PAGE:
가장 쉬운 가우시안 프로세스 회귀, 분류 [Gaussian process] by 바죠

가장 쉬운 가우시안 프로세스(Gaussian process) 회귀, 분류

가우시안 프로세스(Gaussian process)는 회귀, 분류 문제를 풀기 위한 지도학습 방법이다.
확률론적 예측을 가능하게 해준다.  
유사성 측정(kernel function, similarity function)을 이용하여 예측을 수행한다. 
Kernel is a way of computing the dot product of two vectors x and y in some (possibly very high dimensional) feature space, which is why kernel functions are sometimes called "generalized dot product".

너무 큰 다차원 공간에서 방법 고유의 효율성을 잃어버릴 수 있다.
훈련된 데이터를 적극적으로 사용한다. 계속해서 훈련 데이터를 추가한다.
훈련하는 데이터의 수가 너무 많지 않을 경우에 사용하는 회귀 방법이다.

이 방법은 아래와 같은 많은 약점들을 가지고 있다. 
첫째, 일반적인 세팅을 만들기가 어렵다. 풀고 있는 문제에 적합한지 알 수 없다. 가정에 문제가 있음.
둘째, 제대로 된 소프트웨어가 없다.
셋째, 순차적 계산만이 가능하다. 병렬 계산이 불가능하다.
넷째, 큰 문제를 풀 때 매우 불리하다.

‣ Fragility and poor default choices. Getting the function model wrong can be catastrophic.
‣ There hasn’t been standard software available. It’s a bit tricky to build such a system from scratch.
‣ Experiments are run sequentially. We want to take advantage of cluster computing.
‣ Limited scalability in dimensions and evaluations. We want to solve big problems.

장점: 데이터가 너무 많지 않을 경우, 데이터의 차원이 크지 않을 경우, 데이터에 노이즈가 포함되어 있을 경우에 적용할 수 있다. 함수 구배를 알 수 없을 때 사용할 수 있다. 


cos(x) 함수를 생각하자.
데이터 포인트의 갯수가 제한적일 때, 예를 들어 4 points.
8 points, 16 points일 경우를 각각 고려할 수 있다.



무한차원의 다중변수 가우시안 분포를 가정한다.
평균 함수, 상호분산 함수를 구축한다.

import sklearn.gaussian_process as gp
#     X_tr <-- training observations [# points, # features]
#     y_tr <-- training labels [# points]
#     X_te <-- test observations [# points, # features]
#     y_te <-- test labels [# points]

kernel = gp.kernels.ConstantKernel(1.0, (1e-1, 1e3)) * gp.kernels.RBF(10.0, (1e-3, 1e3))
model = gp.GaussianProcessRegressor(kernel=kernel, n_restarts_optimizer=10, alpha=0.1, normalize_y=True)
model.fit(X_tr, y_tr)
params = model.kernel_.get_params()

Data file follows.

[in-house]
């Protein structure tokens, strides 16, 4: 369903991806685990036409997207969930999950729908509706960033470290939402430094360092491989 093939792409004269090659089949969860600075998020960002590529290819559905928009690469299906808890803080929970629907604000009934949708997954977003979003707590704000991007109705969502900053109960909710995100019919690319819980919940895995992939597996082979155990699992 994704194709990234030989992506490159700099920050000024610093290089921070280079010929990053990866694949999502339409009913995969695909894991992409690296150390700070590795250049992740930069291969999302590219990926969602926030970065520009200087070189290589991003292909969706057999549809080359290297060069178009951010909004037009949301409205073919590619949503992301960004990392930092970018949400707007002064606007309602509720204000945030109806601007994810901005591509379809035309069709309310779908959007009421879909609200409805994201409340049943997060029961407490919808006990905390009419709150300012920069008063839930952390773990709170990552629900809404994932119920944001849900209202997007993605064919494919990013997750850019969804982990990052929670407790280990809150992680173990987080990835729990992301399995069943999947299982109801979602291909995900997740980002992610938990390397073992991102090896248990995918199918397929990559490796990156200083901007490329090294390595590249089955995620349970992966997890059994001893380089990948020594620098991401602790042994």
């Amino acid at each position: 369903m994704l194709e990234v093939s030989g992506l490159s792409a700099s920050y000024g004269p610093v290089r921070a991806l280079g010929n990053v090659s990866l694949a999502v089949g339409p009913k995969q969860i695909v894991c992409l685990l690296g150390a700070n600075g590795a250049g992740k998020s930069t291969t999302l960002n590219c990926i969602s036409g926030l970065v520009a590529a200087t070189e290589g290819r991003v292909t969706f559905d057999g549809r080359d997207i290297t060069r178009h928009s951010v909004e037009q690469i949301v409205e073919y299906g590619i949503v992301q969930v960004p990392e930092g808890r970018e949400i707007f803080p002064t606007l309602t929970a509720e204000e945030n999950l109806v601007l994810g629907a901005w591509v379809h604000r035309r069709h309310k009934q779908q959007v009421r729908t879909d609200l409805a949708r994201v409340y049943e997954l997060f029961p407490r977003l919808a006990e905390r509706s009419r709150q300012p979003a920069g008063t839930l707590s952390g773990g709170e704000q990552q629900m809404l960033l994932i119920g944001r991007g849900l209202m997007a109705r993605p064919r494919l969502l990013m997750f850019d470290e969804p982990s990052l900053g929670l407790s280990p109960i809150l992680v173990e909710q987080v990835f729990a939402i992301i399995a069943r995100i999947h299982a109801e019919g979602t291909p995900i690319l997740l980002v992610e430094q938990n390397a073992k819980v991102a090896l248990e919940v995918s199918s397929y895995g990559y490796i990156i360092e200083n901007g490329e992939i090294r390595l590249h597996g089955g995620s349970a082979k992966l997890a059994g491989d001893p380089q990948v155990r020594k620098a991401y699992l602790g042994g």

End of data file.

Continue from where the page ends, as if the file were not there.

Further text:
y_pred, std = model.predict(X_te, return_std=True)
MSE = ((y_pred-y_te)**2).mean()

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print(__doc__)
#     Author: Vincent Dubourg <vincent.dubourg@gmail.com>
#     Jake Vanderplas <vanderplas@astro.washington.edu>
#     Jan Hendrik Metzen <jhm@informatik.uni-bremen.de>s
#     License: BSD 3 clause

import numpy as np
from matplotlib import pyplot as plt
from sklearn.gaussian_process import GaussianProcessRegressor
from sklearn.gaussian_process.kernels import RBF, ConstantKernel as C
np.random.seed(1)
def f(x):
    """The function to predict."""
    return x * np.sin(x)

# -------------------------------------------------------------------------------------------------------------------
#     First the noiseless case
X = np.atleast_2d([1., 3., 5., 6., 7., 8.]).T
#     Observations
y = f(X).ravel()
#     Mesh the input space for evaluations of the real function, the prediction and its MSE
x = np.atleast_2d(np.linspace(0, 10, 1000)).T
#     Instantiate a Gaussian Process model
kernel = C(1.0, (1e-3, 1e3)) * RBF(10, (1e-2, 1e2))
gp = GaussianProcessRegressor(kernel=kernel, n_restarts_optimizer=9)
#     Fit to data using Maximum Likelihood Estimation of the parameters
gp.fit(X, y)
#     Make the prediction on the meshed x-axis (ask for MSE as well)
y_pred, sigma = gp.predict(x, return_std=True)
#     Plot the function, the prediction and the 95% confidence interval based on the MSE
plt.figure()
plt.plot(x, f(x), 'r:', label=r'$f(x) = x\,\sin(x)$')
plt.plot(X, y, 'r.', markersize=10, label='Observations')
plt.plot(x, y_pred, 'b-', label='Prediction')
plt.fill(np.concatenate([x, x[::-1]]), np.concatenate([y_pred - 1.9600 * sigma,
                        (y_pred + 1.9600 * sigma)[::-1]]), alpha=.5, fc='b', ec='None', label='95% confidence interval')
plt.xlabel('$x$')
plt.ylabel('$f(x)$')
plt.ylim(-10, 20)
plt.legend(loc='upper left')

# -------------------------------------------------------------------------------------------------------------------
#     now the noisy case
X = np.linspace(0.1, 9.9, 20)
X = np.atleast_2d(X).T
#     Observations and noise